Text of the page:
Stock Market Week: Footsie's retreat heightens fears that the bull market is over

Footsie was in ragged retreat last week, prompting the inevitable worry that the long-running bull market had finally expired.

In four days the blue chip index fell 83.6 points to 4,817.5. It is now 269.3 below the peak achieved early last month. At the start of the year Footsie was at a then high of 4,118.5.

Its relentless progress since then, produced against a chorus of bearish comment, caught experts on the hop. In January, a Footsie standing at 4,600 points by the year-end was the most optimistic forecast on offer. Naturally adjustments to predictions were made as the year progressed and it is currently not difficult to find forecasts suggesting Footsie will end December at least at 5,000. It would not be surprising if the optimists are now suffering gnawing spasms of anxiety.

During its run this year, the stock market has absorbed all the expected problems, such as rising interest rates, inflation and the impact of a rampant sterling, as well as the uncertainty created by the election and change of government. If the market was going to suffer a major hit after all this, then the blow would have had to come from an unexpected quarter.

As it happened, few had factored a Far Eastern storm into the equation. Currency turmoil in Thailand had hardly been noticed. Suddenly the currency and share markets of the Tiger economies are in disarray and just what sort of impact their discomfort will have on western markets is occupying City minds.

As Robin Griffiths and Fiona Bolt at HSBC said recently: "The end of a bull run comes like a thief in the night".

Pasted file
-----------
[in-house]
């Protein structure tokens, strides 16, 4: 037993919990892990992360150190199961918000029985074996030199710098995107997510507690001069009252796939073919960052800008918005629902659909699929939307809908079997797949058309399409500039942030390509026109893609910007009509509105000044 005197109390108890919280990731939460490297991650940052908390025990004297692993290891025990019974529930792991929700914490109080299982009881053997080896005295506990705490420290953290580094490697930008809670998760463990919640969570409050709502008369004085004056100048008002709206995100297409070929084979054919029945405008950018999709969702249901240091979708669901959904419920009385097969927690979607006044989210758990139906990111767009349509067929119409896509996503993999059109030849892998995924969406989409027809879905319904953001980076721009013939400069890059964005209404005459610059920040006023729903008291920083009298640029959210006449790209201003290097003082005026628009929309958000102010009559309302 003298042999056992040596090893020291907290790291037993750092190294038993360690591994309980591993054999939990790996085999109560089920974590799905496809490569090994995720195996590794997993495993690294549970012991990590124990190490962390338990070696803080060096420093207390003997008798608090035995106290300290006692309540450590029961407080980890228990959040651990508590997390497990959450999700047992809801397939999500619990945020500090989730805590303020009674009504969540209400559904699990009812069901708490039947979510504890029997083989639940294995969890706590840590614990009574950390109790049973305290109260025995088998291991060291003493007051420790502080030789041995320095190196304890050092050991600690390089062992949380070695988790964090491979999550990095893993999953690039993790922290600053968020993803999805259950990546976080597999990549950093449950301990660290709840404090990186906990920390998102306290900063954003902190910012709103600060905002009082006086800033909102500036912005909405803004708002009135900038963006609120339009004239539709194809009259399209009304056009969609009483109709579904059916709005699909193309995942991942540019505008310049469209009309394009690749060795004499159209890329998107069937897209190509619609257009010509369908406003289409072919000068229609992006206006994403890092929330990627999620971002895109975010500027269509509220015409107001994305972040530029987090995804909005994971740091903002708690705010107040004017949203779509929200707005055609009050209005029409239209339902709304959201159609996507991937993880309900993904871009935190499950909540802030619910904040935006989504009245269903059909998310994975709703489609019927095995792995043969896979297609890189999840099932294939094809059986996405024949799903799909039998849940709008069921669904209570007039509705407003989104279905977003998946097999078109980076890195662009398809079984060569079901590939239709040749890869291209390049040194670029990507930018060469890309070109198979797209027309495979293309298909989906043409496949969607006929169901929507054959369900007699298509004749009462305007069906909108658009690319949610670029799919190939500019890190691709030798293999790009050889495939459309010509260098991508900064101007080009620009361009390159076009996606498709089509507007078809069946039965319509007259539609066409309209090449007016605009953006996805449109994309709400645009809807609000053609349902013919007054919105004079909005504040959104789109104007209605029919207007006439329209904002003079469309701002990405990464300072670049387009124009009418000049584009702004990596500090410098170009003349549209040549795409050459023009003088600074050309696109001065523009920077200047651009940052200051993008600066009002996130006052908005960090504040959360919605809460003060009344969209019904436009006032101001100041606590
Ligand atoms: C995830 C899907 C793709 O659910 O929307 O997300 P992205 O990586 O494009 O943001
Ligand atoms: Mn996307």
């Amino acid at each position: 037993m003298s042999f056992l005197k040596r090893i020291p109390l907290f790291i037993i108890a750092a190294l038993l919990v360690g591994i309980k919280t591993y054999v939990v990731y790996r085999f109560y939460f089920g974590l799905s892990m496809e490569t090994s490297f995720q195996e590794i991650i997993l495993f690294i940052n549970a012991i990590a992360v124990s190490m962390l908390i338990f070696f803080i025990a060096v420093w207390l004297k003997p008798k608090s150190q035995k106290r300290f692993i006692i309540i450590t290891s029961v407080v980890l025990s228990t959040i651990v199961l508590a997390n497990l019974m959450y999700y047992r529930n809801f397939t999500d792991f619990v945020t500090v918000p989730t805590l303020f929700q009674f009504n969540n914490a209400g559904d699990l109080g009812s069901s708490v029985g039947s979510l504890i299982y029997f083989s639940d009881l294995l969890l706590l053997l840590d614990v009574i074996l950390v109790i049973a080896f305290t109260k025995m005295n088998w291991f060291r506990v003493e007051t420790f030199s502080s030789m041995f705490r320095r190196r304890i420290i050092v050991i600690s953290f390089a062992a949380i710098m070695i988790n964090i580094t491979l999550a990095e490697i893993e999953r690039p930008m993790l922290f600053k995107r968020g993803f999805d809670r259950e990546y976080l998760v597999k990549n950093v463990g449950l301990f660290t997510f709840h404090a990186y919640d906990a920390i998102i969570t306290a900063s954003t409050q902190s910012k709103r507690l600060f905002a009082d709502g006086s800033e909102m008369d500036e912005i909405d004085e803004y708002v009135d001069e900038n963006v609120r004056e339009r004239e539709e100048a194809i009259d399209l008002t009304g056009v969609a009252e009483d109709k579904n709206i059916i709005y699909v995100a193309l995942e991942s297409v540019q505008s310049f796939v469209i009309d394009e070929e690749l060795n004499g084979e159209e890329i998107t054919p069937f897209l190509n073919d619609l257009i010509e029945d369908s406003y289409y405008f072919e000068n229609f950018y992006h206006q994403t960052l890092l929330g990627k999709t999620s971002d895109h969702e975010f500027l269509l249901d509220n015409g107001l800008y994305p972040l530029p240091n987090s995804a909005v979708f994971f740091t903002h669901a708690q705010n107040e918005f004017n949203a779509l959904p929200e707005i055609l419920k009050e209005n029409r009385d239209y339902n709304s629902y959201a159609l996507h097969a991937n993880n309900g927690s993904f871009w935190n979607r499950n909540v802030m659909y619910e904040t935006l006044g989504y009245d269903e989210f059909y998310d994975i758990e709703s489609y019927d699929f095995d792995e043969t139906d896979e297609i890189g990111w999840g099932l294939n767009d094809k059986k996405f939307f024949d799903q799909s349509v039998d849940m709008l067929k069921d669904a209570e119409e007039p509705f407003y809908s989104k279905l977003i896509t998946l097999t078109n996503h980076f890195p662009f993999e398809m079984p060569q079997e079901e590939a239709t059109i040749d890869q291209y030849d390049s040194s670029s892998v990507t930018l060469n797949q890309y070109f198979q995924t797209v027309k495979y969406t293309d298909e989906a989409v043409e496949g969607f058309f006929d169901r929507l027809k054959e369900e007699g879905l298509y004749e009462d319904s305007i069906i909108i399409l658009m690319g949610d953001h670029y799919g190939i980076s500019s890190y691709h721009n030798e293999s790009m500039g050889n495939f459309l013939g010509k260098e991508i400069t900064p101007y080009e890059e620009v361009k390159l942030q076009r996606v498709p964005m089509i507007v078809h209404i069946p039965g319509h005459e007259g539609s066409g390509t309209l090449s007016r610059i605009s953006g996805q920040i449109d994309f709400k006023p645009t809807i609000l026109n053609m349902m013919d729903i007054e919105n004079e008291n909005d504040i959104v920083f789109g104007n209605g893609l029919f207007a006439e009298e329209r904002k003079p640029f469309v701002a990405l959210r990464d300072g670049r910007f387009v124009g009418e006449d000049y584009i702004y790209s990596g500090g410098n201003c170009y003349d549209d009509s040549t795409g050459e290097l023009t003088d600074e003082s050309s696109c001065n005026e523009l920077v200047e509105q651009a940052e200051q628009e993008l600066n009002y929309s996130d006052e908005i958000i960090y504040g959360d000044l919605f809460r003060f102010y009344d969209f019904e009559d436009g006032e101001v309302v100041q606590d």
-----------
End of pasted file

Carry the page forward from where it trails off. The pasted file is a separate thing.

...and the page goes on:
So is it all over? Have shares peaked and the likes of Tony Dye, the PDFM fund manager who piled into cash after banking on a share crash, at last going to be able to catch up after missing this year's equity party?

"Red" Dye is not the only fund manager to be wrong-footed by the strength of the market. He attracted attention because he adopts a high profile and displays a refreshing candour in discussing his views. Many other fund managers have privately voiced the opinion the market is far too high. Indeed they could be heard saying so when Footsie was 4,400. Naturally enough the rarefied altitude of nearly 5,100 left them looking exceedingly embarrassed and their portfolios, no doubt, the subject of urgent discussion with their trustees.

The Asian crisis could quickly blow over, although some observers are intent on producing a doom and gloom scenario. Seemingly powerful upsets in distant parts have a habit of fading. There has, as yet, been no evidence of nervous selling in London and price movements have often, for reasons best known to market-makers, been exaggerated.

New York, as always, holds the key. To some extent the rest of the world has to meekly trot along the route adopted by the biggest market of them all.

New York is closed for Labor Day today. Ahead of the resulting long weekend, there was clearly a reluctance on Thursday and Friday to get too deeply involved; so the extent of the American reaction to the Pacific problems has yet to be quantified.

It is likely that after a modest hiccup, London blue chips will settle down, even if they do not resume the heady progress they have achieved this year. Still, it must not be overlooked that the tenth anniversary of the 1987 crash occurs next month. It could be a nervous time. On the other hand, there is no reason to believe shares will not enjoy their traditional roll in the Christmas run-up.